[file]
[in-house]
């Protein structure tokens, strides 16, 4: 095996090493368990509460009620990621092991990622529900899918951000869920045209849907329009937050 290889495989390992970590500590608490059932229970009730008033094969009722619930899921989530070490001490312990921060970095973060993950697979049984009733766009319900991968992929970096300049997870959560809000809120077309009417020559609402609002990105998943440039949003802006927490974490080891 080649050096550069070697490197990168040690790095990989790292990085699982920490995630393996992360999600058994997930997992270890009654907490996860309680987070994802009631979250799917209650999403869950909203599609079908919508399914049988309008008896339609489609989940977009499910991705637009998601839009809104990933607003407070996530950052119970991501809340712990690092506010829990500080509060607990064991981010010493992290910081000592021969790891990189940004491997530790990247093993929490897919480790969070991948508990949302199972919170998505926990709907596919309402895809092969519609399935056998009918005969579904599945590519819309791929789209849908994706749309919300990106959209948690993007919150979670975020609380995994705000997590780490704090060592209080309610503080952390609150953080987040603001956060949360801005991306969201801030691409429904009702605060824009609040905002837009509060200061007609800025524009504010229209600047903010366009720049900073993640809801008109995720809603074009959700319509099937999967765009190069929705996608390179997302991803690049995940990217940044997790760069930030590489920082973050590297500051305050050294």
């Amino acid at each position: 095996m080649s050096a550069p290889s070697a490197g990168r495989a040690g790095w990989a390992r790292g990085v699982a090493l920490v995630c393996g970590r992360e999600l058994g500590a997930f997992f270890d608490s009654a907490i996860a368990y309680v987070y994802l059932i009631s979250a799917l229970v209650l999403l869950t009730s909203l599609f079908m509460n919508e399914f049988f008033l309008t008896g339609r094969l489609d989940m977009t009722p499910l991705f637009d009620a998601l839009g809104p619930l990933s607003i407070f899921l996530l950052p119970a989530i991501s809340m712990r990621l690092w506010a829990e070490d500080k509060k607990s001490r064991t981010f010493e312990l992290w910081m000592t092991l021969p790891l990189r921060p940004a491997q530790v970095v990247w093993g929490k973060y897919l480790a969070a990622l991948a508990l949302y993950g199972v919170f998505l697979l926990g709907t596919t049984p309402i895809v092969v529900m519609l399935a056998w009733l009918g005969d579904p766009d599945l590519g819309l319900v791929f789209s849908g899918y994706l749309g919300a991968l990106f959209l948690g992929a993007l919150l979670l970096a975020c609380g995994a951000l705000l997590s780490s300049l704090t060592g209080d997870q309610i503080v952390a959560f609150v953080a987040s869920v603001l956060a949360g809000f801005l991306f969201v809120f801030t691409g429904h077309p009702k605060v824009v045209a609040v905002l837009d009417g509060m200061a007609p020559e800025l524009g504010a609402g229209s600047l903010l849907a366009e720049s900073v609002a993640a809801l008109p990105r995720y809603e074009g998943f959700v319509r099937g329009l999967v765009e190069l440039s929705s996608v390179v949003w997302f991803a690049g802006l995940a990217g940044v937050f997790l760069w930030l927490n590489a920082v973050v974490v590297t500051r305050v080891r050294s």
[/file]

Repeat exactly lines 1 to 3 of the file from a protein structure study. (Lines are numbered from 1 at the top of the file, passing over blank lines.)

[in-house]
């Protein structure tokens, strides 16, 4: 095996090493368990509460009620990621092991990622529900899918951000869920045209849907329009937050 290889495989390992970590500590608490059932229970009730008033094969009722619930899921989530070490001490312990921060970095973060993950697979049984009733766009319900991968992929970096300049997870959560809000809120077309009417020559609402609002990105998943440039949003802006927490974490080891 080649050096550069070697490197990168040690790095990989790292990085699982920490995630393996992360999600058994997930997992270890009654907490996860309680987070994802009631979250799917209650999403869950909203599609079908919508399914049988309008008896339609489609989940977009499910991705637009998601839009809104990933607003407070996530950052119970991501809340712990690092506010829990500080509060607990064991981010010493992290910081000592021969790891990189940004491997530790990247093993929490897919480790969070991948508990949302199972919170998505926990709907596919309402895809092969519609399935056998009918005969579904599945590519819309791929789209849908994706749309919300990106959209948690993007919150979670975020609380995994705000997590780490704090060592209080309610503080952390609150953080987040603001956060949360801005991306969201801030691409429904009702605060824009609040905002837009509060200061007609800025524009504010229209600047903010366009720049900073993640809801008109995720809603074009959700319509099937999967765009190069929705996608390179997302991803690049995940990217940044997790760069930030590489920082973050590297500051305050050294």
């Amino acid at each position: 095996m080649s050096a550069p290889s070697a490197g990168r495989a040690g790095w990989a390992r790292g990085v699982a090493l920490v995630c393996g970590r992360e999600l058994g500590a997930f997992f270890d608490s009654a907490i996860a368990y309680v987070y994802l059932i009631s979250a799917l229970v209650l999403l869950t009730s909203l599609f079908m509460n919508e399914f049988f008033l309008t008896g339609r094969l489609d989940m977009t009722p499910l991705f637009d009620a998601l839009g809104p619930l990933s607003i407070f899921l996530l950052p119970a989530i991501s809340m712990r990621l690092w506010a829990e070490d500080k509060k607990s001490r064991t981010f010493e312990l992290w910081m000592t092991l021969p790891l990189r921060p940004a491997q530790v970095v990247w093993g929490k973060y897919l480790a969070a990622l991948a508990l949302y993950g199972v919170f998505l697979l926990g709907t596919t049984p309402i895809v092969v529900m519609l399935a056998w009733l009918g005969d579904p766009d599945l590519g819309l319900v791929f789209s849908g899918y994706l749309g919300a991968l990106f959209l948690g992929a993007l919150l979670l970096a975020c609380g995994a951000l705000l997590s780490s300049l704090t060592g209080d997870q309610i503080v952390a959560f609150v953080a987040s869920v603001l956060a949360g809000f801005l991306f969201v809120f801030t691409g429904h077309p009702k605060v824009v045209a609040v905002l837009d009417g509060m200061a007609p020559e800025l524009g504010a609402g229209s600047l903010l849907a366009e720049s900073v609002a993640a809801l008109p990105r995720y809603e074009g998943f959700v319509r099937g329009l999967v765009e190069l440039s929705s996608v390179v949003w997302f991803a690049g802006l995940a990217g940044v937050f997790l760069w930030l927490n590489a920082v973050v974490v590297t500051r305050v080891r050294s």